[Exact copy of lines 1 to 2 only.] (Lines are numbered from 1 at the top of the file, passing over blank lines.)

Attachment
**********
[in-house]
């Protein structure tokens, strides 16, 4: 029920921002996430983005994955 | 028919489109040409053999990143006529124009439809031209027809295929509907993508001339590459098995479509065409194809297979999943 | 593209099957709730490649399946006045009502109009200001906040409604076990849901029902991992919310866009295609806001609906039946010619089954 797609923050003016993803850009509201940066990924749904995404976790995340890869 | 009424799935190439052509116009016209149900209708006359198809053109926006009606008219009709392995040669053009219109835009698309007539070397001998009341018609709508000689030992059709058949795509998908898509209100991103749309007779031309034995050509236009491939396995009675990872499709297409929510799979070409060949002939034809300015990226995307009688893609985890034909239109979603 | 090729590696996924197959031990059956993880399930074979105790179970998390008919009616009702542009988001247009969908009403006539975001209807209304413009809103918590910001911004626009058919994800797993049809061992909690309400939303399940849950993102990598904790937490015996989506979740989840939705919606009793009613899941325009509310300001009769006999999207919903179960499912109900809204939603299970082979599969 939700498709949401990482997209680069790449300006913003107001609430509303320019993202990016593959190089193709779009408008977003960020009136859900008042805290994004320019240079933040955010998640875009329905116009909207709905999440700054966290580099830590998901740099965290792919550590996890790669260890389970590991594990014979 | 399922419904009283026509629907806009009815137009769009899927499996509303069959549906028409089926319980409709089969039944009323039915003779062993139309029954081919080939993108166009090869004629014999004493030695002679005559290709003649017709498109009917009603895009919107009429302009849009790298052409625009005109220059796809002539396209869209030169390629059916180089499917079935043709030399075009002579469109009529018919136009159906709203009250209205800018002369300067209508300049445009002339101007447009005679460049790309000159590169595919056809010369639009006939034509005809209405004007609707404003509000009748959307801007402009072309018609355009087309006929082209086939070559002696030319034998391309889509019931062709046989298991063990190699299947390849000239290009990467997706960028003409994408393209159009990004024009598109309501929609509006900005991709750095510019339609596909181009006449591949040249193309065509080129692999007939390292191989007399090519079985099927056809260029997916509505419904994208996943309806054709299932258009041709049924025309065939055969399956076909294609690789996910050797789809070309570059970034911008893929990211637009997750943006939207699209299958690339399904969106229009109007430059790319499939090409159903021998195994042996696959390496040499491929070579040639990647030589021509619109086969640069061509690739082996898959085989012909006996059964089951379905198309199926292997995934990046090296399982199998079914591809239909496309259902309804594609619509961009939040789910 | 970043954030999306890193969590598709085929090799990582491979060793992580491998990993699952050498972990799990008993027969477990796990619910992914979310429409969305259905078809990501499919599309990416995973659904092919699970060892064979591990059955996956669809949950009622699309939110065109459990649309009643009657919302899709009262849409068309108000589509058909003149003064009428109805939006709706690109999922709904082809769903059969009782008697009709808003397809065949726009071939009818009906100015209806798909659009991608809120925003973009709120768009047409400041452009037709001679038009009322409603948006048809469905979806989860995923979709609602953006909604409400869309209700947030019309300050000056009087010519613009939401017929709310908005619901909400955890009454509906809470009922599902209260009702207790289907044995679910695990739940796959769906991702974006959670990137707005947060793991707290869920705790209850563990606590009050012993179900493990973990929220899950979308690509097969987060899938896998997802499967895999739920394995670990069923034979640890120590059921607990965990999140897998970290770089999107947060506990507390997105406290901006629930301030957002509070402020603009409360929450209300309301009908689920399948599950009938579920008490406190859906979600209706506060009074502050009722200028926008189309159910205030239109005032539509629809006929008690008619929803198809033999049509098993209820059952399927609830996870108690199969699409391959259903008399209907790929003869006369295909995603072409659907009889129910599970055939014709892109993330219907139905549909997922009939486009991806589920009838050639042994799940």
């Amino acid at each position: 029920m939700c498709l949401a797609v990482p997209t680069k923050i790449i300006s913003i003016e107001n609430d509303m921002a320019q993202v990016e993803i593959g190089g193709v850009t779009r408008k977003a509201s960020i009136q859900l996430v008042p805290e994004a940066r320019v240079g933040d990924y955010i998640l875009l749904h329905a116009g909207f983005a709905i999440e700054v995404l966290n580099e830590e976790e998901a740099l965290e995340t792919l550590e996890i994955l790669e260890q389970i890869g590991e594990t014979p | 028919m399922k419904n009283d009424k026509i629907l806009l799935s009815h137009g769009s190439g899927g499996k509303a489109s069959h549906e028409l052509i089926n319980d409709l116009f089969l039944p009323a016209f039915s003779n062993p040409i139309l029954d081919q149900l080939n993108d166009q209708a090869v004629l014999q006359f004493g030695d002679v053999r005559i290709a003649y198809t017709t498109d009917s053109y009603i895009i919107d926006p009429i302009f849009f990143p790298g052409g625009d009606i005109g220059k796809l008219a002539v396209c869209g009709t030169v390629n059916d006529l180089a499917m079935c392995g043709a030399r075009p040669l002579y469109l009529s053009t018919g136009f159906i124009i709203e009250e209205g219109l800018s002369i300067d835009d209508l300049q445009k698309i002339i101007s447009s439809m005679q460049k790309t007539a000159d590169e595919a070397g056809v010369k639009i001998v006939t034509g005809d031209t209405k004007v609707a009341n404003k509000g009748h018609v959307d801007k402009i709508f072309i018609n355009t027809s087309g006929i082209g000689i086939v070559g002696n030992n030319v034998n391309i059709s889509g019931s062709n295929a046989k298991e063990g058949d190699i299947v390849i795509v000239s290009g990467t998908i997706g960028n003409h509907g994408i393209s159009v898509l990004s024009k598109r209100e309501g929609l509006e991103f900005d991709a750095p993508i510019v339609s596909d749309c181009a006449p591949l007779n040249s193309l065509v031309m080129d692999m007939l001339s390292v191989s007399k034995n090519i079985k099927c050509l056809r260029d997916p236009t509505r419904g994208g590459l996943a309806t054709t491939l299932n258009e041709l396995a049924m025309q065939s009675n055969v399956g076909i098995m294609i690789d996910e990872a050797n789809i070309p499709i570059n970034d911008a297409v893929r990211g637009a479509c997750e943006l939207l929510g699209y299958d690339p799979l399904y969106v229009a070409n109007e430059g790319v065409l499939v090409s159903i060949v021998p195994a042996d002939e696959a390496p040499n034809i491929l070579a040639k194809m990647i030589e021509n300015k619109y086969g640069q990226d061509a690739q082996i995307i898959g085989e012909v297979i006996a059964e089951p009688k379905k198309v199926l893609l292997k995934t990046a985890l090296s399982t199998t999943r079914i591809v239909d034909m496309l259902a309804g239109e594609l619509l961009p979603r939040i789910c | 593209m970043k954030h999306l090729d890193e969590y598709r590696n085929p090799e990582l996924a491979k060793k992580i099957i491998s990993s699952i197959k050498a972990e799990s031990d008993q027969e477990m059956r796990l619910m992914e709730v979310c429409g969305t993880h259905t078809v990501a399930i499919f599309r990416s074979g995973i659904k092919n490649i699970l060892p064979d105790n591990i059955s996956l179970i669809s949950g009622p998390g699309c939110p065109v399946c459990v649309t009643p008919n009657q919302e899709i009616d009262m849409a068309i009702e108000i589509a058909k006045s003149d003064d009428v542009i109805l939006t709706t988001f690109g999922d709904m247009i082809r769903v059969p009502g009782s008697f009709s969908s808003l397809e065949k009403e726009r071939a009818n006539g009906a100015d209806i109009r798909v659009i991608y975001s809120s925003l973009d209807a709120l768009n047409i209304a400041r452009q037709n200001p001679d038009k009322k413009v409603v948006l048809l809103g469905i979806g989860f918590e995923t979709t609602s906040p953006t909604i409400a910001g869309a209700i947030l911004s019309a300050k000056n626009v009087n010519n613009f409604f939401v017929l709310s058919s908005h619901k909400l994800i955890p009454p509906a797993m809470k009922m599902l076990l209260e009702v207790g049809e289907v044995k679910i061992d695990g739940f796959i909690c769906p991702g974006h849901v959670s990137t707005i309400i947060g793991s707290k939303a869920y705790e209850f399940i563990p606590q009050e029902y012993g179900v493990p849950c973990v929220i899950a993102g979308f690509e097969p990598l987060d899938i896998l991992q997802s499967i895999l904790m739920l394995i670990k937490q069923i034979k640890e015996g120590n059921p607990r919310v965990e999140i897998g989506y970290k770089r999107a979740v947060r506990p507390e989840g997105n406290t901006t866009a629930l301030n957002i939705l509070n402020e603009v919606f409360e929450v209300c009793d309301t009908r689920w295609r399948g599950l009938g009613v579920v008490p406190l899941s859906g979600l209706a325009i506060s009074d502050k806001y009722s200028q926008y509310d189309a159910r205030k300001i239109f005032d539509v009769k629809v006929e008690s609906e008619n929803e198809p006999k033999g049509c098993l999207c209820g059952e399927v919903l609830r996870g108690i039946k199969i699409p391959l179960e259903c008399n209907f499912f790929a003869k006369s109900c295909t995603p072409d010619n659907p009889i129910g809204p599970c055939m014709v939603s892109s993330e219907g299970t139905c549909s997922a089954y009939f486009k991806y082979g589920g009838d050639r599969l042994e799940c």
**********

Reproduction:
[in-house]
């Protein structure tokens, strides 16, 4: 029920921002996430983005994955 | 028919489109040409053999990143006529124009439809031209027809295929509907993508001339590459098995479509065409194809297979999943 | 593209099957709730490649399946006045009502109009200001906040409604076990849901029902991992919310866009295609806001609906039946010619089954 797609923050003016993803850009509201940066990924749904995404976790995340890869 | 009424799935190439052509116009016209149900209708006359198809053109926006009606008219009709392995040669053009219109835009698309007539070397001998009341018609709508000689030992059709058949795509998908898509209100991103749309007779031309034995050509236009491939396995009675990872499709297409929510799979070409060949002939034809300015990226995307009688893609985890034909239109979603 | 090729590696996924197959031990059956993880399930074979105790179970998390008919009616009702542009988001247009969908009403006539975001209807209304413009809103918590910001911004626009058919994800797993049809061992909690309400939303399940849950993102990598904790937490015996989506979740989840939705919606009793009613899941325009509310300001009769006999999207919903179960499912109900809204939603299970082979599969 939700498709949401990482997209680069790449300006913003107001609430509303320019993202990016593959190089193709779009408008977003960020009136859900008042805290994004320019240079933040955010998640875009329905116009909207709905999440700054966290580099830590998901740099965290792919550590996890790669260890389970590991594990014979 | 399922419904009283026509629907806009009815137009769009899927499996509303069959549906028409089926319980409709089969039944009323039915003779062993139309029954081919080939993108166009090869004629014999004493030695002679005559290709003649017709498109009917009603895009919107009429302009849009790298052409625009005109220059796809002539396209869209030169390629059916180089499917079935043709030399075009002579469109009529018919136009159906709203009250209205800018002369300067209508300049445009002339101007447009005679460049790309000159590169595919056809010369639009006939034509005809209405004007609707404003509000009748959307801007402009072309018609355009087309006929082209086939070559002696030319034998391309889509019931062709046989298991063990190699299947390849000239290009990467997706960028003409994408393209159009990004024009598109309501929609509006900005991709750095510019339609596909181009006449591949040249193309065509080129692999007939390292191989007399090519079985099927056809260029997916509505419904994208996943309806054709299932258009041709049924025309065939055969399956076909294609690789996910050797789809070309570059970034911008893929990211637009997750943006939207699209299958690339399904969106229009109007430059790319499939090409159903021998195994042996696959390496040499491929070579040639990647030589021509619109086969640069061509690739082996898959085989012909006996059964089951379905198309199926292997995934990046090296399982199998079914591809239909496309259902309804594609619509961009939040789910 | 970043954030999306890193969590598709085929090799990582491979060793992580491998990993699952050498972990799990008993027969477990796990619910992914979310429409969305259905078809990501499919599309990416995973659904092919699970060892064979591990059955996956669809949950009622699309939110065109459990649309009643009657919302899709009262849409068309108000589509058909003149003064009428109805939006709706690109999922709904082809769903059969009782008697009709808003397809065949726009071939009818009906100015209806798909659009991608809120925003973009709120768009047409400041452009037709001679038009009322409603948006048809469905979806989860995923979709609602953006909604409400869309209700947030019309300050000056009087010519613009939401017929709310908005619901909400955890009454509906809470009922599902209260009702207790289907044995679910695990739940796959769906991702974006959670990137707005947060793991707290869920705790209850563990606590009050012993179900493990973990929220899950979308690509097969987060899938896998997802499967895999739920394995670990069923034979640890120590059921607990965990999140897998970290770089999107947060506990507390997105406290901006629930301030957002509070402020603009409360929450209300309301009908689920399948599950009938579920008490406190859906979600209706506060009074502050009722200028926008189309159910205030239109005032539509629809006929008690008619929803198809033999049509098993209820059952399927609830996870108690199969699409391959259903008399209907790929003869006369295909995603072409659907009889129910599970055939014709892109993330219907139905549909997922009939486009991806589920009838050639042994799940």